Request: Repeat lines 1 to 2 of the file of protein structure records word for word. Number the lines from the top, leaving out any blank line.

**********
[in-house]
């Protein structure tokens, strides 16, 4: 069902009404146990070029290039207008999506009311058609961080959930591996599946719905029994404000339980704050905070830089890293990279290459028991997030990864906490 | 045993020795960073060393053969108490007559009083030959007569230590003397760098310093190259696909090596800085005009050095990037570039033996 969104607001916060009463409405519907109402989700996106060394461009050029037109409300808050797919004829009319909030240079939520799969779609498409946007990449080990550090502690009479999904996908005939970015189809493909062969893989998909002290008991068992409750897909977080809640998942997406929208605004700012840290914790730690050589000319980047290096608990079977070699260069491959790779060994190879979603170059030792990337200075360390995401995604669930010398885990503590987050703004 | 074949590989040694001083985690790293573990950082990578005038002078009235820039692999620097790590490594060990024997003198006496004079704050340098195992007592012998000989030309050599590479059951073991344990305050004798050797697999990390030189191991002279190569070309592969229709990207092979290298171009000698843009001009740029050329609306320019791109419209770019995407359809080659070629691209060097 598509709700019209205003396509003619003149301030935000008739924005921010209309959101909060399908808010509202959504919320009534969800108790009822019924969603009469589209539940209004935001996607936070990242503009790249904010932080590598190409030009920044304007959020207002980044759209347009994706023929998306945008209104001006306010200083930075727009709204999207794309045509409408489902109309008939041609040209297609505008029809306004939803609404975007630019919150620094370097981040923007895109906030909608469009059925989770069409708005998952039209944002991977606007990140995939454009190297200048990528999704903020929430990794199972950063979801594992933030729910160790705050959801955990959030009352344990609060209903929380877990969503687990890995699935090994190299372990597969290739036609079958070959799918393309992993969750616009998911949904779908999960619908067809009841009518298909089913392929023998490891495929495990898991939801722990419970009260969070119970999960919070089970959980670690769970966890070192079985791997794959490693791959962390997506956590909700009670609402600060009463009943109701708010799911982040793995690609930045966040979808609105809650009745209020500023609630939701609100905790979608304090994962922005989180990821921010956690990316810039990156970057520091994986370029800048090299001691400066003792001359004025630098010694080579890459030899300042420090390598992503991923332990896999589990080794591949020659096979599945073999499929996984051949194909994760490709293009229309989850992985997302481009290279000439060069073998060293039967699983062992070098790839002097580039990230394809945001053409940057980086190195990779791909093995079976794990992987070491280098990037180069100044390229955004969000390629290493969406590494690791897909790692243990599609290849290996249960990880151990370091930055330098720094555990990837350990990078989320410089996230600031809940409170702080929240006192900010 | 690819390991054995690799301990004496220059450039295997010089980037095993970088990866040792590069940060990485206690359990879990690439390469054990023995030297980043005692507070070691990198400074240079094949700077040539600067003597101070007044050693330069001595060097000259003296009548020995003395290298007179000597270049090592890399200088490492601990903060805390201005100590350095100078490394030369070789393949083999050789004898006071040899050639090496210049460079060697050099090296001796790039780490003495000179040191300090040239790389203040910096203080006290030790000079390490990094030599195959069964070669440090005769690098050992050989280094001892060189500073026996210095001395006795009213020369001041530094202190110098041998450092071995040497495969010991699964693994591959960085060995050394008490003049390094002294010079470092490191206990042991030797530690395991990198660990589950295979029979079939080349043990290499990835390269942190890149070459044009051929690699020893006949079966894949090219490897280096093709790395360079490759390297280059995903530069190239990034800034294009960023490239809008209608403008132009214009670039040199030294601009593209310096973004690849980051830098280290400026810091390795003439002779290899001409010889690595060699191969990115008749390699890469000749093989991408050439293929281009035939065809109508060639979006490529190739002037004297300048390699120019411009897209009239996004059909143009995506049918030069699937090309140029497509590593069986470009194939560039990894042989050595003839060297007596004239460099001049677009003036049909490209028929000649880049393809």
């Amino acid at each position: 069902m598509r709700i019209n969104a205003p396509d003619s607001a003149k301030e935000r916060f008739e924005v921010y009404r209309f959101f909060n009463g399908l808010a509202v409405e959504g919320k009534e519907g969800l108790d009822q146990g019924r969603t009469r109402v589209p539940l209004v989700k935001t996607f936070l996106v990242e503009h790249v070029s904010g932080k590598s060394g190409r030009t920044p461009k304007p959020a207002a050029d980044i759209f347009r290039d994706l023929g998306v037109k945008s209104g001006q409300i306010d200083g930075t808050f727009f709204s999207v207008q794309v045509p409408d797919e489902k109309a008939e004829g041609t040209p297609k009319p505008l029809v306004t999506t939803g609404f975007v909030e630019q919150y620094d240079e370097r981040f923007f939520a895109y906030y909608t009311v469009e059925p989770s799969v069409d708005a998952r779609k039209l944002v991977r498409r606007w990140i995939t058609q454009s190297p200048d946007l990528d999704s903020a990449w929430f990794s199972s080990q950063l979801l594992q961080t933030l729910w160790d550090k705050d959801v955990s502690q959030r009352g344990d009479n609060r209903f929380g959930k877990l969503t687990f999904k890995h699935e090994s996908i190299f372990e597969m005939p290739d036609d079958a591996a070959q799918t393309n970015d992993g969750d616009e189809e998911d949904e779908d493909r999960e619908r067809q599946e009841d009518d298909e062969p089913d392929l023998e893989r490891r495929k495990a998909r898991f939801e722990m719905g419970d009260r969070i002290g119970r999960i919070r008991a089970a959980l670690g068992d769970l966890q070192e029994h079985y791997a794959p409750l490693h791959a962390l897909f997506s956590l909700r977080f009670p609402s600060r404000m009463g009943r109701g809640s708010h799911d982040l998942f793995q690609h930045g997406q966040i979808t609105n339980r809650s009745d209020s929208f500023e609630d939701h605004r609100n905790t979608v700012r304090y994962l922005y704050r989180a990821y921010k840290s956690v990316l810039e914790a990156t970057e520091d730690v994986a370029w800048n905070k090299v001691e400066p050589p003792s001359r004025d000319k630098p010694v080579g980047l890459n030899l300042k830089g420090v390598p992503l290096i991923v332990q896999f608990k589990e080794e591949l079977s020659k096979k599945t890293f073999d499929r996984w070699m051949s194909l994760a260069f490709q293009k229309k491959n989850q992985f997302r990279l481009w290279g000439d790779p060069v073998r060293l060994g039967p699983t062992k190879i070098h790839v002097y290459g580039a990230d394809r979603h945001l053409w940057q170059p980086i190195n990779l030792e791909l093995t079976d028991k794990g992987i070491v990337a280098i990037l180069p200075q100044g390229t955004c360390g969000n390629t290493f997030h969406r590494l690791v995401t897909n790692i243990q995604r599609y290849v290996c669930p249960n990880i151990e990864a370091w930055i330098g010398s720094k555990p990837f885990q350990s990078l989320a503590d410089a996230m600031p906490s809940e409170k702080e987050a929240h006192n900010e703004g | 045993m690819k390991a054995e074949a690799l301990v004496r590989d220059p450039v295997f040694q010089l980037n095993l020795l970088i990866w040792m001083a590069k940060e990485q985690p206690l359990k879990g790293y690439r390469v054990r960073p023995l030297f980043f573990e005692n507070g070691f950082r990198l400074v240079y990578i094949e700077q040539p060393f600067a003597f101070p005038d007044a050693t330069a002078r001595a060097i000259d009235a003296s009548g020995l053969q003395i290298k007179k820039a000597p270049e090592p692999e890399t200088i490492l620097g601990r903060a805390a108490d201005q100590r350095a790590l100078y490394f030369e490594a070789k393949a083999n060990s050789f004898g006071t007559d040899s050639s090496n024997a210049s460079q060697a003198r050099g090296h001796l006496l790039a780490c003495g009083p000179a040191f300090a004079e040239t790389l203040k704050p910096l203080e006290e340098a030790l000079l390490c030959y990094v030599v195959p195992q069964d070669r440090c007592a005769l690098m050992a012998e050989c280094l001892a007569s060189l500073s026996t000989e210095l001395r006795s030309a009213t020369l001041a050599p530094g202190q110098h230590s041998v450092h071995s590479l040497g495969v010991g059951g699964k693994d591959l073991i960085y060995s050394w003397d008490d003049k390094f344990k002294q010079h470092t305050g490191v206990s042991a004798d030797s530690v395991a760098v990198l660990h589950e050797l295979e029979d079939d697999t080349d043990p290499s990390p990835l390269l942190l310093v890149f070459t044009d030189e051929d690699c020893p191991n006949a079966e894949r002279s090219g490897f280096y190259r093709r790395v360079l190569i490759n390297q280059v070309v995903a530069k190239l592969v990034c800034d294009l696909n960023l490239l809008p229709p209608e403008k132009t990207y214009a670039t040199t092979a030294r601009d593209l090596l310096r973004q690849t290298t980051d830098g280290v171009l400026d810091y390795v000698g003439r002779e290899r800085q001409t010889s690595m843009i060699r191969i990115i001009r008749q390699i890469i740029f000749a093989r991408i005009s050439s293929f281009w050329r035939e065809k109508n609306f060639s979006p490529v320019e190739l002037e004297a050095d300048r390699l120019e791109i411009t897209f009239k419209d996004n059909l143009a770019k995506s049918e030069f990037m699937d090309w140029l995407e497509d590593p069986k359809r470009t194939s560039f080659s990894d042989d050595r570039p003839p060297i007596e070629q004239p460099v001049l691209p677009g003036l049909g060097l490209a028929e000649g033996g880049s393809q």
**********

[in-house]
């Protein structure tokens, strides 16, 4: 069902009404146990070029290039207008999506009311058609961080959930591996599946719905029994404000339980704050905070830089890293990279290459028991997030990864906490 | 045993020795960073060393053969108490007559009083030959007569230590003397760098310093190259696909090596800085005009050095990037570039033996 969104607001916060009463409405519907109402989700996106060394461009050029037109409300808050797919004829009319909030240079939520799969779609498409946007990449080990550090502690009479999904996908005939970015189809493909062969893989998909002290008991068992409750897909977080809640998942997406929208605004700012840290914790730690050589000319980047290096608990079977070699260069491959790779060994190879979603170059030792990337200075360390995401995604669930010398885990503590987050703004 | 074949590989040694001083985690790293573990950082990578005038002078009235820039692999620097790590490594060990024997003198006496004079704050340098195992007592012998000989030309050599590479059951073991344990305050004798050797697999990390030189191991002279190569070309592969229709990207092979290298171009000698843009001009740029050329609306320019791109419209770019995407359809080659070629691209060097 598509709700019209205003396509003619003149301030935000008739924005921010209309959101909060399908808010509202959504919320009534969800108790009822019924969603009469589209539940209004935001996607936070990242503009790249904010932080590598190409030009920044304007959020207002980044759209347009994706023929998306945008209104001006306010200083930075727009709204999207794309045509409408489902109309008939041609040209297609505008029809306004939803609404975007630019919150620094370097981040923007895109906030909608469009059925989770069409708005998952039209944002991977606007990140995939454009190297200048990528999704903020929430990794199972950063979801594992933030729910160790705050959801955990959030009352344990609060209903929380877990969503687990890995699935090994190299372990597969290739036609079958070959799918393309992993969750616009998911949904779908999960619908067809009841009518298909089913392929023998490891495929495990898991939801722990419970009260969070119970999960919070089970959980670690769970966890070192079985791997794959490693791959962390997506956590909700009670609402600060009463009943109701708010799911982040793995690609930045966040979808609105809650009745209020500023609630939701609100905790979608304090994962922005989180990821921010956690990316810039990156970057520091994986370029800048090299001691400066003792001359004025630098010694080579890459030899300042420090390598992503991923332990896999589990080794591949020659096979599945073999499929996984051949194909994760490709293009229309989850992985997302481009290279000439060069073998060293039967699983062992070098790839002097580039990230394809945001053409940057980086190195990779791909093995079976794990992987070491280098990037180069100044390229955004969000390629290493969406590494690791897909790692243990599609290849290996249960990880151990370091930055330098720094555990990837350990990078989320410089996230600031809940409170702080929240006192900010 | 690819390991054995690799301990004496220059450039295997010089980037095993970088990866040792590069940060990485206690359990879990690439390469054990023995030297980043005692507070070691990198400074240079094949700077040539600067003597101070007044050693330069001595060097000259003296009548020995003395290298007179000597270049090592890399200088490492601990903060805390201005100590350095100078490394030369070789393949083999050789004898006071040899050639090496210049460079060697050099090296001796790039780490003495000179040191300090040239790389203040910096203080006290030790000079390490990094030599195959069964070669440090005769690098050992050989280094001892060189500073026996210095001395006795009213020369001041530094202190110098041998450092071995040497495969010991699964693994591959960085060995050394008490003049390094002294010079470092490191206990042991030797530690395991990198660990589950295979029979079939080349043990290499990835390269942190890149070459044009051929690699020893006949079966894949090219490897280096093709790395360079490759390297280059995903530069190239990034800034294009960023490239809008209608403008132009214009670039040199030294601009593209310096973004690849980051830098280290400026810091390795003439002779290899001409010889690595060699191969990115008749390699890469000749093989991408050439293929281009035939065809109508060639979006490529190739002037004297300048390699120019411009897209009239996004059909143009995506049918030069699937090309140029497509590593069986470009194939560039990894042989050595003839060297007596004239460099001049677009003036049909490209028929000649880049393809």